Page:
Cat’s Cradle

In Novel on October 15, 2004 at 12:48 am

cats-thumb.jpgCat’s Cradle (1963)
by Kurt Vonnegut

It’s Kurt Vonnegut again (I read his brilliant Slaughterhouse-Five before), and it’s the same crazy, fast paced entertaining satirical sci-fi story. This time it’s satire on Cold War and religion. It’s always very difficult to give synopsis of his book as the plot and situation tend to get very crazy. It never ceased to amaze me how Kurt Vonnegut can deliver a simple narrative of something that is actually very intricate, full of complex elements and agendas.

Story: The father of atomic bomb passed away and left his final scientific discovery to his three children. It is ice-nine, a dangerous chemical that enable water to freeze and locked up immediately upon contact. Due to some misunderstand the oldest brother fled to a primitive South American island and was appointed to be the next King. The islanders believed in a forbidden religion called Bokononism, founded by a mysterious Christ-like figure called Bokonon. A group of colorful characters get caught up in the affair that would eventually led to the end of world…

I’m far less engaged emotionally with Cat’s Cradle than I had with Slaughterhouse-Five, maybe because the impact of reading Vonnegut’s style is lessen the second time. But I think it’s because the story didn’t feel as personal as Slaughterhouse-Five did. But it was still a wonderful read with lots of snappy quotes and ideas.

So the religion founder Bokonon began his ‘bible’ with the first sentence: “All of the true things I am about to tell you are shameless lies.” When people are suffering from poverty and hopelessness, ‘religion’ is a system of belief built on lies/fiction invented to make people feel better.

When no governmental or economical reform was going to make the people much less miserable, the religion became the one real instrument of hope. Truth was the enemy of the people, because the truth was so terrible, so Bokonon made it his business to provide the people with better and better lies.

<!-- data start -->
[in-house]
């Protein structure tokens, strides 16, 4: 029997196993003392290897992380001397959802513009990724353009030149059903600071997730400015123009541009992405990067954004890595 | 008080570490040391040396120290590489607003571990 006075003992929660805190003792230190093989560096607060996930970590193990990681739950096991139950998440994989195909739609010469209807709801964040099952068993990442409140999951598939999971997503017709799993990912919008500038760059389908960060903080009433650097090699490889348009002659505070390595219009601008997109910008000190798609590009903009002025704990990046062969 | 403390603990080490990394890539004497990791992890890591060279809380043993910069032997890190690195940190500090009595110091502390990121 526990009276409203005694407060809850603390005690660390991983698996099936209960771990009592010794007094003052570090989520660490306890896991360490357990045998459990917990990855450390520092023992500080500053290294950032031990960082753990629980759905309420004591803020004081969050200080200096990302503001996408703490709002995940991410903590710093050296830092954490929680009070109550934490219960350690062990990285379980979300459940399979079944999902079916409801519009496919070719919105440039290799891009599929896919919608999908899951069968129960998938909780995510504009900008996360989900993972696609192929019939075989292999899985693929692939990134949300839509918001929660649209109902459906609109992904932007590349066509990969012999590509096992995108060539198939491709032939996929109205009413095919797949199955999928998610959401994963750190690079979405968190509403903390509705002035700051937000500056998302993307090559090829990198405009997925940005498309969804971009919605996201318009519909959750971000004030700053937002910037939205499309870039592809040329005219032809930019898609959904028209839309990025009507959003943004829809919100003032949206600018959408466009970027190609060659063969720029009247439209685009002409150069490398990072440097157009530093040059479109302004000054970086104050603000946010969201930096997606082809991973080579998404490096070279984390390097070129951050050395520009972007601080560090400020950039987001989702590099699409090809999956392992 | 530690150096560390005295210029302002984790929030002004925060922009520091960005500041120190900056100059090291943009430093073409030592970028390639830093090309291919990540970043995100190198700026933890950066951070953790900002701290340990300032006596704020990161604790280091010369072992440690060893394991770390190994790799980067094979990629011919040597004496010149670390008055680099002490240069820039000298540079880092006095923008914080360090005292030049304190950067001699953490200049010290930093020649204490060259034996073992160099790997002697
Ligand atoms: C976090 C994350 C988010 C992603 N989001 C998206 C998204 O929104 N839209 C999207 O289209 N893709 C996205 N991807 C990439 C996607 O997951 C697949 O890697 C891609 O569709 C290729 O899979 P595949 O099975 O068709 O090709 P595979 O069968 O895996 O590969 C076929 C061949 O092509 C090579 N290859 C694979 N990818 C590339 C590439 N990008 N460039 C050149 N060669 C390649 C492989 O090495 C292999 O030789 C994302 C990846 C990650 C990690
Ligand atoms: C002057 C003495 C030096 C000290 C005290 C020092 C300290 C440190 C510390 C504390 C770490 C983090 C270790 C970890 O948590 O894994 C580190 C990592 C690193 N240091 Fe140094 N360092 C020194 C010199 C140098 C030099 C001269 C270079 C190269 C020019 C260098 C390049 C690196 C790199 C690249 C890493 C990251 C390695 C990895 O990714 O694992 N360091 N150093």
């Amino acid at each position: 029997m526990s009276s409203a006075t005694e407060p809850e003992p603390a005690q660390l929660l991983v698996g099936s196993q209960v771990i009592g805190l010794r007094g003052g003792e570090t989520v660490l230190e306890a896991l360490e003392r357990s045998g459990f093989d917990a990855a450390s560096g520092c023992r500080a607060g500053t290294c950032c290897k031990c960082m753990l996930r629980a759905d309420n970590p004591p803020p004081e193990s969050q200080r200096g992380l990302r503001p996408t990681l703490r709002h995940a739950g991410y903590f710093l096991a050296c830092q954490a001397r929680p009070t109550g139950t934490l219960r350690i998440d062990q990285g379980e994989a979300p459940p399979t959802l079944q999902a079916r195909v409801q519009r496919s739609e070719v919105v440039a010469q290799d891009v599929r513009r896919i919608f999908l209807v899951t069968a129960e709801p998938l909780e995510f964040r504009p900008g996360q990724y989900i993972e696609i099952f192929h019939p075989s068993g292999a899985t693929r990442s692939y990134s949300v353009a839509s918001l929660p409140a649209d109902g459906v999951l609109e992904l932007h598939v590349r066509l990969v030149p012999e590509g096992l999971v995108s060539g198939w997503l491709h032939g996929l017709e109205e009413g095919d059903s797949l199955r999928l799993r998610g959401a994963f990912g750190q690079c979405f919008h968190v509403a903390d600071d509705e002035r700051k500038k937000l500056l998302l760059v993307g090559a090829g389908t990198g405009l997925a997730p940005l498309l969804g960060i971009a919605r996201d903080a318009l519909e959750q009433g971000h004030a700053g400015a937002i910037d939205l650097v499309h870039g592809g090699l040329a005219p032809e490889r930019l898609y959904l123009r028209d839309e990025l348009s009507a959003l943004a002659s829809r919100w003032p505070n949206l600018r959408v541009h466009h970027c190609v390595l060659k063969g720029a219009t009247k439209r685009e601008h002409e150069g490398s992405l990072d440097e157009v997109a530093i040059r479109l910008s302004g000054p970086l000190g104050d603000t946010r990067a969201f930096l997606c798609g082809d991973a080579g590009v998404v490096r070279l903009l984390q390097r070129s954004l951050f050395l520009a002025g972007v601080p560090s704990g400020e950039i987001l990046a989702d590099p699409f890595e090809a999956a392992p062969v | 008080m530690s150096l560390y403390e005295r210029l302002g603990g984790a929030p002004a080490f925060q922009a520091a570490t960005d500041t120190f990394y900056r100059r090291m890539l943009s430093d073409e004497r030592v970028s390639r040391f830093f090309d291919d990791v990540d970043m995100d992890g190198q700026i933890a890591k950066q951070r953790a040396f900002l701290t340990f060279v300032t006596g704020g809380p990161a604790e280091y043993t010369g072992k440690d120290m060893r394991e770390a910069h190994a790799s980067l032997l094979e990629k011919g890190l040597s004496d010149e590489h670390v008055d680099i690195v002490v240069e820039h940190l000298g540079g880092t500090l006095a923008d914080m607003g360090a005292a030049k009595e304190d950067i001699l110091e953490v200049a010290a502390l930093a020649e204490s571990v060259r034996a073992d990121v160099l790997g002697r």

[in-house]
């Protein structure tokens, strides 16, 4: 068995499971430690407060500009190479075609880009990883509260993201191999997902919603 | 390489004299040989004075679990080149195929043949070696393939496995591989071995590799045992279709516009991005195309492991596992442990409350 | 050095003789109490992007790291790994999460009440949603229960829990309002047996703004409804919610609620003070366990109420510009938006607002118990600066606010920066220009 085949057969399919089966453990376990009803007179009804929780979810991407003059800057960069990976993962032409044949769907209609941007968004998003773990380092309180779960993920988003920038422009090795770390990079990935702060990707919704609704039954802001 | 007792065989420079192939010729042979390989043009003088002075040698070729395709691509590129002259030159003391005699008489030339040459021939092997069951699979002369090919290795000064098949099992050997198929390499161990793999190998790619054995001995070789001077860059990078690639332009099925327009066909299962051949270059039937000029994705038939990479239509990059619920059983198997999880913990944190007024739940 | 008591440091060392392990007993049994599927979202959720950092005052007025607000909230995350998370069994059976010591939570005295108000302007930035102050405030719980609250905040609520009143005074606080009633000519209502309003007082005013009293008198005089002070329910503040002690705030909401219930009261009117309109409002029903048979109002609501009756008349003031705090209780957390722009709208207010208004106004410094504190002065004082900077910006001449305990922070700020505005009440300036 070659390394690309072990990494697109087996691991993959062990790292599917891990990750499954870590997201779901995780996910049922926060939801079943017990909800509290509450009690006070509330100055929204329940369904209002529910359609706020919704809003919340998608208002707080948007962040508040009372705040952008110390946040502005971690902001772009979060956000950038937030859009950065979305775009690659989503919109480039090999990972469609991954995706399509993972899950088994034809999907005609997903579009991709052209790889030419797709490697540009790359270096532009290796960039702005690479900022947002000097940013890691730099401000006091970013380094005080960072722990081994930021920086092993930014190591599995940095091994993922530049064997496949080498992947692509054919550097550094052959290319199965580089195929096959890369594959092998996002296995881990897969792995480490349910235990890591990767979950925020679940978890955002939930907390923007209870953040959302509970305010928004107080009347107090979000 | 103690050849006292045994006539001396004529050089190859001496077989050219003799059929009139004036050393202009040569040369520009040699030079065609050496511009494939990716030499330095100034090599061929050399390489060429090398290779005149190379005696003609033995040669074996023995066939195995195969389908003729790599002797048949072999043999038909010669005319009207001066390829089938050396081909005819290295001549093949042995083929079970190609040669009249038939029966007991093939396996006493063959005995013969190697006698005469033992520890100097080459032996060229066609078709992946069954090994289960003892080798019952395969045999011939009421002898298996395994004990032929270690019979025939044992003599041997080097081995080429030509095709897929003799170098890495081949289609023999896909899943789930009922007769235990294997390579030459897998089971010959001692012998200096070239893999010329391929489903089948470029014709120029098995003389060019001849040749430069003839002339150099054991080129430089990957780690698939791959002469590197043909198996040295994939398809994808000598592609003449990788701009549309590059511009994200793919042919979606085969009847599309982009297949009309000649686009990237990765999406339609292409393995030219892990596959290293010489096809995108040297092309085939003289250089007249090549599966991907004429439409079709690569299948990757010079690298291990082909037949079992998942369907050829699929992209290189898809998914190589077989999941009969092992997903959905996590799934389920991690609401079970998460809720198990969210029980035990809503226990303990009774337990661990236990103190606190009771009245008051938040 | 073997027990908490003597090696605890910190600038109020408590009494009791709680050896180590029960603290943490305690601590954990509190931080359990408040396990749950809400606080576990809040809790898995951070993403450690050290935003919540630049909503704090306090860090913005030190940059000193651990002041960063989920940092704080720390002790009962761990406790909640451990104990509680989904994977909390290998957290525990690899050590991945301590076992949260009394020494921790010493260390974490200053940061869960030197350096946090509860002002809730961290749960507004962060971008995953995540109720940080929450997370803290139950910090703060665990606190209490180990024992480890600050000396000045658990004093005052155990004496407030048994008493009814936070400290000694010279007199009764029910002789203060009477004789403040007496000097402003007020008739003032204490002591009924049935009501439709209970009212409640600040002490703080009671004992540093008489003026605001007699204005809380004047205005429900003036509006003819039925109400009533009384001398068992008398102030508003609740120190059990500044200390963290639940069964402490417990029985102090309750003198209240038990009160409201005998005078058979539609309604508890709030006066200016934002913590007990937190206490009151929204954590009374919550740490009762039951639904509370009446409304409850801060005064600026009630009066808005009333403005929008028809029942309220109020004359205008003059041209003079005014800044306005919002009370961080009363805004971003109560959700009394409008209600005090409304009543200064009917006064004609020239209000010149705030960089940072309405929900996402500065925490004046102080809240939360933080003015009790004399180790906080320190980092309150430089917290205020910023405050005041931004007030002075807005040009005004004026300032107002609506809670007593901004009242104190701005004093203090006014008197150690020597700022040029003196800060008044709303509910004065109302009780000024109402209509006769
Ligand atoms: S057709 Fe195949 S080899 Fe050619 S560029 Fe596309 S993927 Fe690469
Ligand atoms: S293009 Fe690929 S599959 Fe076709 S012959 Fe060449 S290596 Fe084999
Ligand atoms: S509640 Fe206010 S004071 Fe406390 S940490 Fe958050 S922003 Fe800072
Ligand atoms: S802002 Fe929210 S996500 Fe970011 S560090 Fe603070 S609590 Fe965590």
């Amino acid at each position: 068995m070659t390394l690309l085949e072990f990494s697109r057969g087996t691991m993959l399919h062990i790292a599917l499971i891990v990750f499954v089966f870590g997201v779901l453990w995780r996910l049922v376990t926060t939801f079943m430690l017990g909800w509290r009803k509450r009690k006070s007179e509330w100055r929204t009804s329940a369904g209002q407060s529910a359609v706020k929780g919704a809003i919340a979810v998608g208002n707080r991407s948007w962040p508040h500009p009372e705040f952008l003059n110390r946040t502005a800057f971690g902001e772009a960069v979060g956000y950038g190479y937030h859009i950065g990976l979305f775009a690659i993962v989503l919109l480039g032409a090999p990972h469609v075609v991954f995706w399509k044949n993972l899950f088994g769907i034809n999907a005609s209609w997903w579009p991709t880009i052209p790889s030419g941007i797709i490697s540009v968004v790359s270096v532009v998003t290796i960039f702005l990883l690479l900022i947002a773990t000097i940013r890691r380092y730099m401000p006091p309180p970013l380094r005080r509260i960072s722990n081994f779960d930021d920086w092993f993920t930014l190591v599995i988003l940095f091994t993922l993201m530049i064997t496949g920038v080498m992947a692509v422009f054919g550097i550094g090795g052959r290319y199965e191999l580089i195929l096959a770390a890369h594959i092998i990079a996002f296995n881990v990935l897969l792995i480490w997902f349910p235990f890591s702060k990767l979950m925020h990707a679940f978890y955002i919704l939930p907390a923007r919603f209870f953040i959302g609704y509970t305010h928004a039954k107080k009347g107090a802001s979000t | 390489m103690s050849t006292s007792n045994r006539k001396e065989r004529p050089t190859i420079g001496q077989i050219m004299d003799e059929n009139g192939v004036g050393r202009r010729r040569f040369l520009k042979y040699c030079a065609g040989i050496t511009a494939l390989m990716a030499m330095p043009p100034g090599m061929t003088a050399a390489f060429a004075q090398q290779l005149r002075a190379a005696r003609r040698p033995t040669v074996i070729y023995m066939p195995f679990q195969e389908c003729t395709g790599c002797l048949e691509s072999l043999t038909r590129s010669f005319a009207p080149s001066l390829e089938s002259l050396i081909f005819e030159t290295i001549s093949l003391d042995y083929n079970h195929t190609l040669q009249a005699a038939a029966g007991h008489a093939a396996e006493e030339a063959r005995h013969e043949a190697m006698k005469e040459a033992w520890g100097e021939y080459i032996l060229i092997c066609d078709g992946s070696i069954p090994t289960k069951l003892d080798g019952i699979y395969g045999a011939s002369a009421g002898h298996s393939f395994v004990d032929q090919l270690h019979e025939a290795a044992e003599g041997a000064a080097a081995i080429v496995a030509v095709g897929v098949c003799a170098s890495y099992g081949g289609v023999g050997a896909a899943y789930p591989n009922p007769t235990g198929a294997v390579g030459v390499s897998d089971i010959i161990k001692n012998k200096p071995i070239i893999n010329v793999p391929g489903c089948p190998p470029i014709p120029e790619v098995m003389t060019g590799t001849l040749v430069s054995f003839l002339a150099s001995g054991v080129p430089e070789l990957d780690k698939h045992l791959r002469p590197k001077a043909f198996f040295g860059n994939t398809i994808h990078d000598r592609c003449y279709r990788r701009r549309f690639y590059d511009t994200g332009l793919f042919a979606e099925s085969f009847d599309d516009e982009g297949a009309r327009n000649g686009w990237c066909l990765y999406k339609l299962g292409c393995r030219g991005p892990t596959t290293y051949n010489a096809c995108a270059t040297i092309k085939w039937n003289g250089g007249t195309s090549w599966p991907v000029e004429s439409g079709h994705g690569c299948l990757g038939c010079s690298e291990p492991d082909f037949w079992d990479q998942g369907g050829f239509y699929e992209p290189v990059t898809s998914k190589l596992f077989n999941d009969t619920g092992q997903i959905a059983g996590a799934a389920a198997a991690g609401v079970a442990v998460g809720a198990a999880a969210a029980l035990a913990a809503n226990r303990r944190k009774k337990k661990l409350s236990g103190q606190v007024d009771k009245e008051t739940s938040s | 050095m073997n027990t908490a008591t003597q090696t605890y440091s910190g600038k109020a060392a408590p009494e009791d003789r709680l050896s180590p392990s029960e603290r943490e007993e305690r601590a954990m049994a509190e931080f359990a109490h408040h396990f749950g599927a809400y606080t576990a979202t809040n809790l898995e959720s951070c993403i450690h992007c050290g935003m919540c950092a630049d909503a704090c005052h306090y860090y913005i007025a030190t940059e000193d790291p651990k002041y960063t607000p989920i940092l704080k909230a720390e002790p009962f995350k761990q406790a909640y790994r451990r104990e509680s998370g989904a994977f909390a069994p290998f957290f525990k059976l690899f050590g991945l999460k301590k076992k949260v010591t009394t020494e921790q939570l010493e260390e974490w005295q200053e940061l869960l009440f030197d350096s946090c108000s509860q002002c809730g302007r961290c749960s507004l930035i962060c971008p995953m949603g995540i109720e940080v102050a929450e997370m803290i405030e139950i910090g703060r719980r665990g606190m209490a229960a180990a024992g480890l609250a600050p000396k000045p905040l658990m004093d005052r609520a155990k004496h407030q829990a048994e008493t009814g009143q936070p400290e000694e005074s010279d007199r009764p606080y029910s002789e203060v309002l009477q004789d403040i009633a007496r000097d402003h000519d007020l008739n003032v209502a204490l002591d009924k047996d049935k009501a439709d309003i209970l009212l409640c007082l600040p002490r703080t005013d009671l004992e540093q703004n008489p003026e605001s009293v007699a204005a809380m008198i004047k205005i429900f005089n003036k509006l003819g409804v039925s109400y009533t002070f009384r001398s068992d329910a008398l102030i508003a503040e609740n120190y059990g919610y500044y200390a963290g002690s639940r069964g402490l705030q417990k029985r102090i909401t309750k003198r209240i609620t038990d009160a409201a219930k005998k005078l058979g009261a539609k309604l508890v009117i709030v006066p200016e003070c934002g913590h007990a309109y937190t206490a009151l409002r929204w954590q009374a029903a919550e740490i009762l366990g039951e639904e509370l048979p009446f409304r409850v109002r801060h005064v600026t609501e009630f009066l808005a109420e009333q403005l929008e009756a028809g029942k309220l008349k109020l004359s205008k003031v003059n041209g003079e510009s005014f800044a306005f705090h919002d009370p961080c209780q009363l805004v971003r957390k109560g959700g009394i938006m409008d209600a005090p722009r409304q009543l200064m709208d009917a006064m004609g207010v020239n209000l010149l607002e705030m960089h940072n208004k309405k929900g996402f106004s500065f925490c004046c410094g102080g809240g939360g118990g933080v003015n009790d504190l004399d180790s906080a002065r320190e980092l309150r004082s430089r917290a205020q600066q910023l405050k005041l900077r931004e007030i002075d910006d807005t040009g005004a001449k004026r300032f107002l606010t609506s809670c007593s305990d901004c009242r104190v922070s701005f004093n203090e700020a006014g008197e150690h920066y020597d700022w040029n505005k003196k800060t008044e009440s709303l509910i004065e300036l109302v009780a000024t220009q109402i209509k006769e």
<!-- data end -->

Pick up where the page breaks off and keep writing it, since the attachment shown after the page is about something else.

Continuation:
Bokonon arranged with his partner (who ruled the island at that time) while Bokonon played the “good saint” role, the King were to play the “evil villain” role to outlaw him and his religion, so that “it give the religious life of the people more zest, more tang.” Good and evil are to be separate. It is called “Dynamic Tension” (a term inspired by muscle building ^^;;), a belief proposed that “good societies could be built only by pitting good against evil, and by keeping the tension between the two high at at all times.” This is how dichotomy works to better a society: you must believe the other (communism/muslim/whatever) is “evil” to be able to see yourself as “good.”

The text include many ‘teachings’ of Bokonon that areaa fun to read. They’re written in Calypso poem format, such as:

Tiger got to hunt,
Bird got to fly;
Man got to sit and wonder, “Why, why, why?”
Tiger got to sleep,
Bird got to land;
Man got to tell himself he understand.

Then there’s the clash of the religion/lies versus science/truth. The current ruler of the island disagree with Bokonon. He believes “science is magic that works.” In the early chapter there was a view from the scientist that “the trouble with the world was that people were still superstitious instead of scientific” because “science was going to discover the basic secret of life.” But then it didn’t really matter because due to comedy of errors, the ice-nine was accidentally set loose and froze all the water in the world. The “truth” destroy of the world.

There were also some commentary about Americans and the world that ring true for 60s, 70s, now and always:

“I was very upset about how Americans couldn’t imagine what it was like to be something else, to be something else and proud of it. Americans are forever searching for love in forms it never takes, in places it can never be. It must have something to do with the vanished frontier.”

“The highest possible form of treason is to say that Americans aren’t loved wherever they go, whatever they do. Claire tried to make the point that American foreign policy should recognize hate rather than imagine love.”

No matter how easy and enjoyable the writings were, after Catch-22 and Cat’s Cradle, I need a break from war fictions.

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